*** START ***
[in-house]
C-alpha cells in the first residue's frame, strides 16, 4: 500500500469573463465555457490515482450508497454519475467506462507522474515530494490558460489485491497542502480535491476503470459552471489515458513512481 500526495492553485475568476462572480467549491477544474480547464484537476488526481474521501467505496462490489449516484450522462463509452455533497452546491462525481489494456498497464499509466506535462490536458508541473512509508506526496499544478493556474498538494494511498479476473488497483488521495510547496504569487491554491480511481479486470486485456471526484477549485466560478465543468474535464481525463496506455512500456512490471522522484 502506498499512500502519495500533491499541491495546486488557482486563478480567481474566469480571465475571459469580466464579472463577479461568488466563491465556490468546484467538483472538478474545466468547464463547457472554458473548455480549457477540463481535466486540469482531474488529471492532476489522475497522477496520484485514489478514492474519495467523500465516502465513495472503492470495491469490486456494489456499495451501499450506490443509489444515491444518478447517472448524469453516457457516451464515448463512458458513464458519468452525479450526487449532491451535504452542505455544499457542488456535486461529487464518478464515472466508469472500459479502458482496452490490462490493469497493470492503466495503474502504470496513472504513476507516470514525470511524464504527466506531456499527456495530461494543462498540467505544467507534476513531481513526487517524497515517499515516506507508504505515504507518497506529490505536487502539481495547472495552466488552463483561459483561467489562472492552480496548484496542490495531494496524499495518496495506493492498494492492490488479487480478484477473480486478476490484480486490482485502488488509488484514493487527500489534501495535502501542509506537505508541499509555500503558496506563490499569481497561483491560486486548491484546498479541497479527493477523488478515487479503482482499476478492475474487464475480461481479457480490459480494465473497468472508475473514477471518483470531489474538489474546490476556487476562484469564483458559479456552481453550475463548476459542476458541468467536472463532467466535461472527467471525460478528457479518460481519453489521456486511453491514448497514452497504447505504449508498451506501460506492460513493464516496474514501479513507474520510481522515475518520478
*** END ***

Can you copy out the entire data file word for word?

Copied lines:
[in-house]
C-alpha cells in the first residue's frame, strides 16, 4: 500500500469573463465555457490515482450508497454519475467506462507522474515530494490558460489485491497542502480535491476503470459552471489515458513512481 500526495492553485475568476462572480467549491477544474480547464484537476488526481474521501467505496462490489449516484450522462463509452455533497452546491462525481489494456498497464499509466506535462490536458508541473512509508506526496499544478493556474498538494494511498479476473488497483488521495510547496504569487491554491480511481479486470486485456471526484477549485466560478465543468474535464481525463496506455512500456512490471522522484 502506498499512500502519495500533491499541491495546486488557482486563478480567481474566469480571465475571459469580466464579472463577479461568488466563491465556490468546484467538483472538478474545466468547464463547457472554458473548455480549457477540463481535466486540469482531474488529471492532476489522475497522477496520484485514489478514492474519495467523500465516502465513495472503492470495491469490486456494489456499495451501499450506490443509489444515491444518478447517472448524469453516457457516451464515448463512458458513464458519468452525479450526487449532491451535504452542505455544499457542488456535486461529487464518478464515472466508469472500459479502458482496452490490462490493469497493470492503466495503474502504470496513472504513476507516470514525470511524464504527466506531456499527456495530461494543462498540467505544467507534476513531481513526487517524497515517499515516506507508504505515504507518497506529490505536487502539481495547472495552466488552463483561459483561467489562472492552480496548484496542490495531494496524499495518496495506493492498494492492490488479487480478484477473480486478476490484480486490482485502488488509488484514493487527500489534501495535502501542509506537505508541499509555500503558496506563490499569481497561483491560486486548491484546498479541497479527493477523488478515487479503482482499476478492475474487464475480461481479457480490459480494465473497468472508475473514477471518483470531489474538489474546490476556487476562484469564483458559479456552481453550475463548476459542476458541468467536472463532467466535461472527467471525460478528457479518460481519453489521456486511453491514448497514452497504447505504449508498451506501460506492460513493464516496474514501479513507474520510481522515475518520478